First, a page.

Minor observation, but important: You will need to take into account the P2SH addresses too. So the two scenarios should be:

  1. bitcoincash:[q|p]...
  2. bitcoincash:[z|r]...

I’d also be open to a BIP21 parameter scheme that supports requesting multiple groups of tokens (e.g. both ft and nft at the same time, possibly from different/multiple categories). And maybe we should just start there rather than “Proposal 1” above?

Your proposal is good enough in my opinion. This should cover >95% of use cases. No need for supporting multiple tokens, if the goal is for the URL to generate QR code that can still be quickly scanned. The multiple tokens support can be done later with the expanded version of JSON Payment Protocol.

Fantastic, thank you all for the feedback!

Ah, thanks @tom, for pointing out ?t for the flag!

And I agree on requiring z/r addresses for c + ft/nft URIs. To illustrate the issue: if c is being used, someone is requesting a specific token type, e.g. $100 in some stablecoin. If the QR code seems to work, but doesn’t fill an amount, the user might reasonably key-in “$100”, which an old wallet would proceed to convert using the current exchange rate and send in BCH. Now we have a complicated mess, where a merchant expected stablecoins and got whatever amount of BCH the user’s wallet decided was equivalent.

I also appreciate the clarity that BIP21 URIs with amount or c+ft/nft are basically an ultra-simple payment protocol, while address-only BIP21 URIs are used in other contexts (wallet “receive” screens, tip jars, etc.). On that note, we should probably define some standard expectations around BCH amounts sent with these payments.

I think it should be allowed (but not required) for BIP21 URIs to specify the amount expected to be included on the output, especially since it’s not even possible to send tokens without at least a dust BCH amount (~600-700 depending on address type). And many payments use cases offer customers multiple payment options, passing the cost of each to the customer (e.g. if you pay with BTC, you pay the merchants expected network fee to move that BTC again to an exchange; if you pay with CashTokens, the merchant will want enough BCH also to move that token output again.)

One optimization that I think is important: the current BIP21 amount field is specified in BCH, i.e. units of 100,000,000 sats. But that’s incompatible with good wallet privacy practices: rounded values decimate wallet privacy by making clustering much easier, so wallets should almost never send round BCH amounts. That means: all privacy-preserving payment amounts are more efficiently described in terms of satoshis: 10.12345678 vs 1012345678 (at least drops a ., and for amounts below 1.0, drops placeholder 0 digits).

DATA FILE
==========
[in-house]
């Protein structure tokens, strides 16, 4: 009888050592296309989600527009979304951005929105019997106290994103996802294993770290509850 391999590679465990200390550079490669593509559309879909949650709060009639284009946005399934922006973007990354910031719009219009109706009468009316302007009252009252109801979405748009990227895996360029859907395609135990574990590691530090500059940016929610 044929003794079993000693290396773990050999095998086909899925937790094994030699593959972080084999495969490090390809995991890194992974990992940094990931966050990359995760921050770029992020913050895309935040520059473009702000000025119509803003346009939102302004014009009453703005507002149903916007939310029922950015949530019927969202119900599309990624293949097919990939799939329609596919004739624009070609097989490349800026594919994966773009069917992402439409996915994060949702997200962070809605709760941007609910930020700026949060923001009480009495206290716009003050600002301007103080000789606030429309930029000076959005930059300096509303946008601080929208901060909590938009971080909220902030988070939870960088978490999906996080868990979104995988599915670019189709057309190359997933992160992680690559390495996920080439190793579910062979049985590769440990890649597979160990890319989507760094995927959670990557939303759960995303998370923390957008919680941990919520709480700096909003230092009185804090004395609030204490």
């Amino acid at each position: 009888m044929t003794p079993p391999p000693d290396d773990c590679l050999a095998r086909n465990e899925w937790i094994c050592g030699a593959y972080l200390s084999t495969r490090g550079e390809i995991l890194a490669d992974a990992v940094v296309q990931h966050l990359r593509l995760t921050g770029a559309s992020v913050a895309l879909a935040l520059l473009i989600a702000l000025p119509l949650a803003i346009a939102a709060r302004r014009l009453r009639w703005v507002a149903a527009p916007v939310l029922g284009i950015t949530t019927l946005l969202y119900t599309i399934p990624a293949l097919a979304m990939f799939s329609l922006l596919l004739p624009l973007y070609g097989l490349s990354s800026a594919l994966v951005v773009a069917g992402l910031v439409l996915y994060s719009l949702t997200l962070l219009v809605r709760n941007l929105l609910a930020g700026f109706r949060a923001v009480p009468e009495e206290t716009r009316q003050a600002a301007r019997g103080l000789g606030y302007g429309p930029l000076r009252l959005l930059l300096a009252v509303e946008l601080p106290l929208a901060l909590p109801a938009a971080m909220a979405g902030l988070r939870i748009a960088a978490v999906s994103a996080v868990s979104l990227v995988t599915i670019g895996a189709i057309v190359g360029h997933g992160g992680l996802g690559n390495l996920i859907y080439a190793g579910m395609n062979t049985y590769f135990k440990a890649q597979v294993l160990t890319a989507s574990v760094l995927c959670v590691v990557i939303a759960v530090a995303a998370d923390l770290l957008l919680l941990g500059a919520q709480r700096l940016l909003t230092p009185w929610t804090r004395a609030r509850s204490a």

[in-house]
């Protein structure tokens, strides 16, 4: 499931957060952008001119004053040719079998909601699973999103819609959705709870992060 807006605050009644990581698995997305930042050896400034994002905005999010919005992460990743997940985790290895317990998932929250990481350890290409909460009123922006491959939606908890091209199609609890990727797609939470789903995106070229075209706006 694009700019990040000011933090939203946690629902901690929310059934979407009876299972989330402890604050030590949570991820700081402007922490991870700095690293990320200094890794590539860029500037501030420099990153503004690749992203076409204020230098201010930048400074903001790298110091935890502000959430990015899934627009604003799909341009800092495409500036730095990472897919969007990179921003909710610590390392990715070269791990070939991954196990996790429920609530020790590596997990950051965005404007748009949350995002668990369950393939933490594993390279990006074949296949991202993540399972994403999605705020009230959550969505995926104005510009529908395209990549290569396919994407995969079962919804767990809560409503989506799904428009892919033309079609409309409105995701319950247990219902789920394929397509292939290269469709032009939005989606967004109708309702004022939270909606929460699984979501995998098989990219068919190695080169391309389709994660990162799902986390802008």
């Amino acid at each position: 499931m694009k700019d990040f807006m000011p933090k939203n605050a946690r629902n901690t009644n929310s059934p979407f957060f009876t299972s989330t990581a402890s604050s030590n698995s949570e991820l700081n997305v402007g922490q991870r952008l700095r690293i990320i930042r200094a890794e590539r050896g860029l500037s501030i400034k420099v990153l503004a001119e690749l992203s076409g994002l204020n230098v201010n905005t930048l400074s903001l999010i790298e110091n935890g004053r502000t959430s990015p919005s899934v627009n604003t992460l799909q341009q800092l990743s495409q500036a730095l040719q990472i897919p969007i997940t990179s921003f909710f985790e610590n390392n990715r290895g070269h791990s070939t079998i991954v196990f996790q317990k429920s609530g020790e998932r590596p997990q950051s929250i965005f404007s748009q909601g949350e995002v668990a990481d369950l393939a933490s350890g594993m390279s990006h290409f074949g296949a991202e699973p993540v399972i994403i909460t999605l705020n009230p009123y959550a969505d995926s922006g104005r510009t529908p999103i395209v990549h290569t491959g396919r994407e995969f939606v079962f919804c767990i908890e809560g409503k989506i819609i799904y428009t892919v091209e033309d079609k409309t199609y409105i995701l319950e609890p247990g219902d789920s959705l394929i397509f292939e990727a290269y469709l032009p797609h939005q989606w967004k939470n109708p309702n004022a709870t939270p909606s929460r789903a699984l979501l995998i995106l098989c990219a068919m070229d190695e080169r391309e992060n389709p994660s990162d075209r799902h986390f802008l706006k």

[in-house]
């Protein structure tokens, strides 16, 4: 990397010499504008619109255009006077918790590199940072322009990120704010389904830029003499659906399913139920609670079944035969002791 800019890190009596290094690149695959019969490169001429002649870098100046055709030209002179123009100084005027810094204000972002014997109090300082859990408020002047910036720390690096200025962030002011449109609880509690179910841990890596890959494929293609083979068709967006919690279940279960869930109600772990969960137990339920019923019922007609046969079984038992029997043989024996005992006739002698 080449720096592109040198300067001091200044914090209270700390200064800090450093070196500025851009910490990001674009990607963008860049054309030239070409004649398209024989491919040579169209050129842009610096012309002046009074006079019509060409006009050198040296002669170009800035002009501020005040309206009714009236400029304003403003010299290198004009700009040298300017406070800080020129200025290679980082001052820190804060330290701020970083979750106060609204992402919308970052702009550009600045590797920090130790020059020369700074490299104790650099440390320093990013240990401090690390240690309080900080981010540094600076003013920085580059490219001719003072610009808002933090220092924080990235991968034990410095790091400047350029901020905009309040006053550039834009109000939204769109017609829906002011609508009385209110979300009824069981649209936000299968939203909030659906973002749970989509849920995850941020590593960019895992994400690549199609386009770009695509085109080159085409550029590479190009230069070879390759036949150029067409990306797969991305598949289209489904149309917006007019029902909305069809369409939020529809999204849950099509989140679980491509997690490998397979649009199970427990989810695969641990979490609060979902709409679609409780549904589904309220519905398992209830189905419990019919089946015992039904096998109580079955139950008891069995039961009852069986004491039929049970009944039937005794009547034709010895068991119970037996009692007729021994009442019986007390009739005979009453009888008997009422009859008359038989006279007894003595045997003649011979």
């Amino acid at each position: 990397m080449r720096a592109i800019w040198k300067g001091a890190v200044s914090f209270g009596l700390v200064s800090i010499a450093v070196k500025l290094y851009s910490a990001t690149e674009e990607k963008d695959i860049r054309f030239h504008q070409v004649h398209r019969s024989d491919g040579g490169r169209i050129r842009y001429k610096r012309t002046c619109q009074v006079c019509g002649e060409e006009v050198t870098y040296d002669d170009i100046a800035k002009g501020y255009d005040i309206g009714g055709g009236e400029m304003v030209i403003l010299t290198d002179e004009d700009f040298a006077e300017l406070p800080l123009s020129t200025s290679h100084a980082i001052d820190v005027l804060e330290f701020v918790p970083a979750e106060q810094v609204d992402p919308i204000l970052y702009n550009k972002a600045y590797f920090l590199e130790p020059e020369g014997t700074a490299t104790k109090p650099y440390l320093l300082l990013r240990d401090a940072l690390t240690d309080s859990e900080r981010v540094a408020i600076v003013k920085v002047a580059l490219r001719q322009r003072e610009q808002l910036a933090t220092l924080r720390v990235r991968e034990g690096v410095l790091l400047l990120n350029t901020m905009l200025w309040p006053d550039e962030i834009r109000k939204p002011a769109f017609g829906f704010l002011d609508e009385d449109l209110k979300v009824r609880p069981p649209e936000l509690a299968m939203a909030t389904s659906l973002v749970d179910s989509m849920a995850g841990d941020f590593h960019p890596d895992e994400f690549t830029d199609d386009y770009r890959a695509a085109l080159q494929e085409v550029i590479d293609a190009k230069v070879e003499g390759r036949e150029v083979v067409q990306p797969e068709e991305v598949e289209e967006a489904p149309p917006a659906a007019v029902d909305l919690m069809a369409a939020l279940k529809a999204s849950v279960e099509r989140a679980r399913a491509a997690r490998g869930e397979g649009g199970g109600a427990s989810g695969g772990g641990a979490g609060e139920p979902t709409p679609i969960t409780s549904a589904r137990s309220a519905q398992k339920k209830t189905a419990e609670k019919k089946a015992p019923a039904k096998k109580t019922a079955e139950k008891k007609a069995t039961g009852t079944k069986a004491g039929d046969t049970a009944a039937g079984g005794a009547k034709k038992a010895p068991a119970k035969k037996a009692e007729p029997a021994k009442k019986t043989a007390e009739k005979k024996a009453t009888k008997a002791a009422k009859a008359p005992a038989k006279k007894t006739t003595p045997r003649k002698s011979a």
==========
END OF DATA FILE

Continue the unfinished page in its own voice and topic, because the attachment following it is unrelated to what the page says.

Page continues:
So, adding to the proposal:

  • sat=INTEGER can be used to specify a satoshi amount. If amount and sat are both used, show an error. (Either support old wallets with amount, or if you only care about modern wallets, use sat.)
  • sat may optionally be included on token request URIs (c + ft/nft).
  • If sat is not set, “dust limit sats” is implied. this is what an optimal sending wallet would want to send anyways (no reason to waste satoshis), so if sat is not specified, we assume that’s what they want.
  • amount produces an error for token request URIs. We generally want to deprecate amount, and wallets that support token request URIs should all know how to use sat, so this is a safe “line in the sand” – there’s no reason to ever use amount for a token request URI.
  • we define a BIP21 alphanumeric mode: ? becomes :, = becomes -, & becomes +, and all letters are uppercase (examples below).
    • if message can be QR-alphanumeric-encoded by converting to uppercase, convert it to uppercase for transmission, and wallets should convert it back to lowercase. (Skip this for messages with mixed case or special characters outside of space, $, %, *, +, -, ., /, :.)

The above additions allow us to reduce the complexity of QR codes by up to ~35%, which translates directly to faster scanning in low-light/poor-camera quality/damaged QR code situations.

QR codes have an alphanumeric encoding mode that is notably more efficient than the byte encoding mode, and it’s practically universally supported. Here’s a nice utility to experiment with QR code encodings, and here are some examples for comparison (all at 25% error correction, a good choice for most wallets):

  • Simple address; 20% reduction:
    • bitcoincash:qr7fzmep8g7h7ymfxy74lgc0v950j3r2959lhtxxsl byte mode, uses 54/60 chars for 37x37 size
    • BITCOINCASH:QR7FZMEP8G7H7YMFXY74LGC0V950J3R2959LHTXXSL, alphanumeric mode, uses 54/67 chars for 33x33 size
  • Simple address + indicate token support; 20% reduction:
    • bitcoincash:qr7fzmep8g7h7ymfxy74lgc0v950j3r2959lhtxxsl?t byte mode, 56/60 chars for 37x37 size
    • BITCOINCASH:QR7FZMEP8G7H7YMFXY74LGC0V950J3R2959LHTXXSL:T alphanumeric mode, uses 56/67 chars for 33x33 size
  • unrounded ~1M sat request (~1/100th of 1 BCH, ~$1.30 USD currently); 35% reduction:
    • bitcoincash:qr7fzmep8g7h7ymfxy74lgc0v950j3r2959lhtxxsl?amount=.01045678, byte mode, uses 71/74 chars for 41x41 size
    • BITCOINCASH:QR7FZMEP8G7H7YMFXY74LGC0V950J3R2959LHTXXSL:SAT-1045678, alphanumeric mode, uses 66/67 chars for 33x33 size
  • 10,000 FT request, dust sats; 15% reduction:
    • bitcoincash:zr7fzmep8g7h7ymfxy74lgc0v950j3r295z4y4gq0v?c=3a29bd2fe2ca319181035844dcff236c518bae26f417911043dc653b1a9dedc7&ft=10000 byte mode, uses 130/130 chars for 53x53 size
    • BITCOINCASH:ZR7FZMEP8G7H7YMFXY74LGC0V950J3R295Z4Y4GQ0V:C-3A29BD2FE2CA319181035844DCFF236C518BAE26F417911043DC653B1A9DEDC7+FT-10000 alphanumeric mode, uses 130/157 chars for 49x49 size